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Three Steps for the Perfect Campfire
Everything’s better around a campfire. Even when your hot dog is a bit charred, it tastes heavenly when you’ve hovered it over the flames and chase it with a gooey s’more. Those ghost stories are even more spine-tingling when faces flicker in the firelight. Sing-alongs sound cheerier and cold toes feel toastier.
Check ahead to be sure your park or destination will allow a campfire. Collecting firewood is not allowed at parks, so plan ahead. Learn where to place a fire, how to build it and how to extinguish it safely.
PICK A SAFE SITE
Ideally, use an established campfire ring. If there’s not one, select a site away from trees, brush and grass. Rake away any loose plant material and put some rocks in a circle around the bare earth. Make sure the wind isn’t blowing too hard.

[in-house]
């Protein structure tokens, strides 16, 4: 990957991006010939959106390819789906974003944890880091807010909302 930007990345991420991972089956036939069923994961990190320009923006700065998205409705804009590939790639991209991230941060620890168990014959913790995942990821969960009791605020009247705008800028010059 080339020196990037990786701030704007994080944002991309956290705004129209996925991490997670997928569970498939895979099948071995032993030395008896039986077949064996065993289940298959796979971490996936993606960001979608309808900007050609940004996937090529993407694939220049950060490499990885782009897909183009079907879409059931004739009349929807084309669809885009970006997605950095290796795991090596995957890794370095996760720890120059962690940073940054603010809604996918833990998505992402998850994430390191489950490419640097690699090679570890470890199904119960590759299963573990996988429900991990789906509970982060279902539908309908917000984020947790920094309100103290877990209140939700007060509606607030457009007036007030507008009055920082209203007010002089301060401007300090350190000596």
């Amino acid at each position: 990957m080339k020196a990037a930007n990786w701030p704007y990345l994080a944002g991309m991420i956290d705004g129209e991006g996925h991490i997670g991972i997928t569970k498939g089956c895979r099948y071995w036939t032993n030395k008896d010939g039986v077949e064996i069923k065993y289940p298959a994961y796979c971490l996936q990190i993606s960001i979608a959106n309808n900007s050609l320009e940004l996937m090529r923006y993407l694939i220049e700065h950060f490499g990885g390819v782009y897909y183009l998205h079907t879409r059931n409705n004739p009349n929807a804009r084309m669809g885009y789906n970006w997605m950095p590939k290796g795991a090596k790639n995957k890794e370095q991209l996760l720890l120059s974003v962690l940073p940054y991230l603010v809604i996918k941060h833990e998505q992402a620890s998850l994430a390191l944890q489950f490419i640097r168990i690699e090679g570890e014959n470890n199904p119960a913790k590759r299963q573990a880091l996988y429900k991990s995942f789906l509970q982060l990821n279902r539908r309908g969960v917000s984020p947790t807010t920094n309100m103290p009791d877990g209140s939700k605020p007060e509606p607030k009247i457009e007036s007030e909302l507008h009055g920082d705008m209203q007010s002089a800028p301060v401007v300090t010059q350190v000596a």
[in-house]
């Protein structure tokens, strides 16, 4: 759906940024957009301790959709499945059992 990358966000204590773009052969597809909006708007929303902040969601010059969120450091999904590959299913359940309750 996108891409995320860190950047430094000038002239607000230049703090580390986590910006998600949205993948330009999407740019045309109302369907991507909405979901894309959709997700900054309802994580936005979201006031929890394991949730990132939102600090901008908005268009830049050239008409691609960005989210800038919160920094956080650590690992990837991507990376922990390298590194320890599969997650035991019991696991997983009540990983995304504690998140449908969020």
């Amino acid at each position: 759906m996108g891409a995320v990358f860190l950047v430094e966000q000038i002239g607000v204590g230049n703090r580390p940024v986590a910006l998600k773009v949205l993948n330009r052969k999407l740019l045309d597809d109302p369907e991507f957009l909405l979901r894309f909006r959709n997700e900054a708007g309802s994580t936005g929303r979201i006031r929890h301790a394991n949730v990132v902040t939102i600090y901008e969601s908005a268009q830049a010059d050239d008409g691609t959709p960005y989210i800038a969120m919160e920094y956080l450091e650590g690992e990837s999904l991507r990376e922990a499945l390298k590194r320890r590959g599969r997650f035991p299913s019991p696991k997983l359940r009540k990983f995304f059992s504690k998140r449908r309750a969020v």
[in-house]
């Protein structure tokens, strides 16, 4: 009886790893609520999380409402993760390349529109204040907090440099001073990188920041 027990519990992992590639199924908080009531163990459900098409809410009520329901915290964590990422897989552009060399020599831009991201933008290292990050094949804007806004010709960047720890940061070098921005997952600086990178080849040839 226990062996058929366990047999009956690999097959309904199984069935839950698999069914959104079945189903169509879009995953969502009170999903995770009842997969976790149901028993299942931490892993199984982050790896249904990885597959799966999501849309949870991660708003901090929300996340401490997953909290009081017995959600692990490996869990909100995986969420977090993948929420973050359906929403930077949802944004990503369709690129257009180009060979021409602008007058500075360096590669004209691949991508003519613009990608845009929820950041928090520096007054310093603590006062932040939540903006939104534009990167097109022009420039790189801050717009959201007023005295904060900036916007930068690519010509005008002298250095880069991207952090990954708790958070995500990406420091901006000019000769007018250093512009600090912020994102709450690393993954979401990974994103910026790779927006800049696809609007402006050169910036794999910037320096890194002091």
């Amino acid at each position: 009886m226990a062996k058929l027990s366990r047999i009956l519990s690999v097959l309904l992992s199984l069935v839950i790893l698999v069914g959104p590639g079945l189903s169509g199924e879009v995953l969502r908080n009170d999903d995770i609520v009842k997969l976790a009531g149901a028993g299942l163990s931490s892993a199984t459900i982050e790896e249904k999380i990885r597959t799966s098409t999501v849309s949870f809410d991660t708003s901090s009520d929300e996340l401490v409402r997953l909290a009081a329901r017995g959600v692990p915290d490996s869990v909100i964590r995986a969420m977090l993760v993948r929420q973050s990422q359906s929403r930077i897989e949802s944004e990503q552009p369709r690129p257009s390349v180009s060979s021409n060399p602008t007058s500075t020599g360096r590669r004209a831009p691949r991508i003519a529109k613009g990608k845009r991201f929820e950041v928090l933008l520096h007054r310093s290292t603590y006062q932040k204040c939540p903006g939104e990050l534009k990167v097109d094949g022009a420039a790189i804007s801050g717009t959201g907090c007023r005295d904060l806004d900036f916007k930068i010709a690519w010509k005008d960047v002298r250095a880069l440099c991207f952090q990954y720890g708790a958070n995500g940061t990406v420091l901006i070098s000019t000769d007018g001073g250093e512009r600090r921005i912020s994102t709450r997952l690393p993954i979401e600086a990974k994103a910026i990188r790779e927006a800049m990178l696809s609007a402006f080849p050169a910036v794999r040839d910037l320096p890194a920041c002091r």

BUILDING THE FIRE
Start with tinder (bring your own dryer lint/paper or use dry leaves, shavings or grass). Form a little tepee over the tinder with thin twigs. (Remember, fire needs oxygen and always burns “up.”) Make a larger tepee over this with thicker sticks, eventually adding on bigger logs. Use a match to light the tinder and watch it catch fire till it collapses on itself, then add more wood.
EXTINGUISHING THE FIRE
Don’t wait till the last minute to put it out. It takes time to quench all the embers. Sprinkle water over the charred wood and embers, stirring it with a stick to reach below the surface. When the steam quits hissing, you may be nearly done. Test it by holding your hand nearby to gauge the temperature. Don’t leave until you are sure no embers remain.
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